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A/D Board Tutorial
Slideshow Contents
Introduction
Typical A/D Board Architecture
A/D Chip Technology
Resolution and Input Range
Input Bandwidth
Input Channel Configurations
Differential Input Simulation
A/D Sampling Methods
A/D Triggers
Sampling Sequences
Data Transfer to Memory
Interrupt Timing
Source Impedance
Source Impedance - Solution
Calibration
Autocalibration
Comparison Test: Autocalibration vs. Manual Calibration
Results: Autocalibration vs. Manual Calibration
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Differential Input Simulation


Generally, it is not possible to accurately simulate a differential input by using two single-ended inputs instead.

  • Timing: The time delay between sampling the high and low inputs causes errors based on the input signal's slew rate, as shown in the illustration.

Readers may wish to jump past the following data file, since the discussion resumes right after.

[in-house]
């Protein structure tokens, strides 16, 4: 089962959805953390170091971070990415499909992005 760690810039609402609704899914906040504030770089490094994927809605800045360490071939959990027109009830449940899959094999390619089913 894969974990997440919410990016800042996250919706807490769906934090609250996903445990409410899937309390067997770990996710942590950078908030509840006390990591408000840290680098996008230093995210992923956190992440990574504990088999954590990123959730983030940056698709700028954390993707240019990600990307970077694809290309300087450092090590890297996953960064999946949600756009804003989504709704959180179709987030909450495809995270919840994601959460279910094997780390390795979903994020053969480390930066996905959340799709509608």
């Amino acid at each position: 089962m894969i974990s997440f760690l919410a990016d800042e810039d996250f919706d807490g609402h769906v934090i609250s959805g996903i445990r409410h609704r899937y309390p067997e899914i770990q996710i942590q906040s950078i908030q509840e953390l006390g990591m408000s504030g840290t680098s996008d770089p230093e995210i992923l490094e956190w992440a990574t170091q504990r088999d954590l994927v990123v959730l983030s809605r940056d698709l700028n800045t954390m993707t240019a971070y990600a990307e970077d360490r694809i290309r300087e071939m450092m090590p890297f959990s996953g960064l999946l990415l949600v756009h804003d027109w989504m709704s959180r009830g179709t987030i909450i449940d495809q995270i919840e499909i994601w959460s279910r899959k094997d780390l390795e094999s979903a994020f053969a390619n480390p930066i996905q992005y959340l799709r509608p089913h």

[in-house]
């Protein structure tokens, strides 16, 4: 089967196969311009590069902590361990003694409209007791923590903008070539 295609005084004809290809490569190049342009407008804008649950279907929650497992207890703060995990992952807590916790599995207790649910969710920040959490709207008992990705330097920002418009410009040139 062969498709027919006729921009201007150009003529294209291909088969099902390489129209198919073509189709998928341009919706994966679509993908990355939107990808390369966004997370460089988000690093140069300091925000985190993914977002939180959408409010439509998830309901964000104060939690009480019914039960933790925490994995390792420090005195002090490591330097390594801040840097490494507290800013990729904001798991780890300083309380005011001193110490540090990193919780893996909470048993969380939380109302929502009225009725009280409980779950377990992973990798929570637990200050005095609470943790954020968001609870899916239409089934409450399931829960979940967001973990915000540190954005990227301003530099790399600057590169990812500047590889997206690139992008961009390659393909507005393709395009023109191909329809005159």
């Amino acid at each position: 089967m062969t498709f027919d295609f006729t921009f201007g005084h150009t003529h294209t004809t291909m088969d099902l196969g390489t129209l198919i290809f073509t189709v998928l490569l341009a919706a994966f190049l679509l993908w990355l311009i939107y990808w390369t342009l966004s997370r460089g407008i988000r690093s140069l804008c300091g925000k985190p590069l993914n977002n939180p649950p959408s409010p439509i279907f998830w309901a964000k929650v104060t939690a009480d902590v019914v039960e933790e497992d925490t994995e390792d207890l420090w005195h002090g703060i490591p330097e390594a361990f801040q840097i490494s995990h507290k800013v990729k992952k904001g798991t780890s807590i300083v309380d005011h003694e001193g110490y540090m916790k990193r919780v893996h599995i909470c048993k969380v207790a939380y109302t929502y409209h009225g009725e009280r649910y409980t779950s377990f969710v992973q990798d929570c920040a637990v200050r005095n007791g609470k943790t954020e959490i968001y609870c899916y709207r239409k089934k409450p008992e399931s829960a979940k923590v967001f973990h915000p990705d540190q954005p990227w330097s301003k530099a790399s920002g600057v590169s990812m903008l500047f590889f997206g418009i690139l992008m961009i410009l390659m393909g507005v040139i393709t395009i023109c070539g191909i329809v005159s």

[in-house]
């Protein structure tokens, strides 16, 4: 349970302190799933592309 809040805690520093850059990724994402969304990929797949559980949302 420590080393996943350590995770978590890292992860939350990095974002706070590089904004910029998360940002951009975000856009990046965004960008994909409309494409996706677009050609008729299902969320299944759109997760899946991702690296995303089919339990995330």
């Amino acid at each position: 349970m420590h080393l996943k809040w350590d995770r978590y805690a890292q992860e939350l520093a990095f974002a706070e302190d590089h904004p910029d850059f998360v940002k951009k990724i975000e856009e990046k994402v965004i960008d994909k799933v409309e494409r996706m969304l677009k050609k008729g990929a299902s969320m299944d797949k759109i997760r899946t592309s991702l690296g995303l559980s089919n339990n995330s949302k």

In this case, the correct measurement at T1 is V2 - V1 (the high input minus the low input). However, due to the change in voltage of the input signal between T1 when V1 is sampled and T2 when V2 is sampled, the board measures V2 for the high input and V2 again for the low input. The resulting measurement is erroneously reported as 0V! A true differential input would capture both V2 and V1 at precisely the same time and return an accurate measurement.

    All Diamond Systems analog input boards utilize true differential input circuits to provide accurate differential input measurements.


  • Noise: Because the two inputs are not being sampled at precisely the same time, any high frequency noise appearing on the inputs will be summed together, instead of canceling out as would happen with a true differential input. Therefore the effect of noise will be far higher.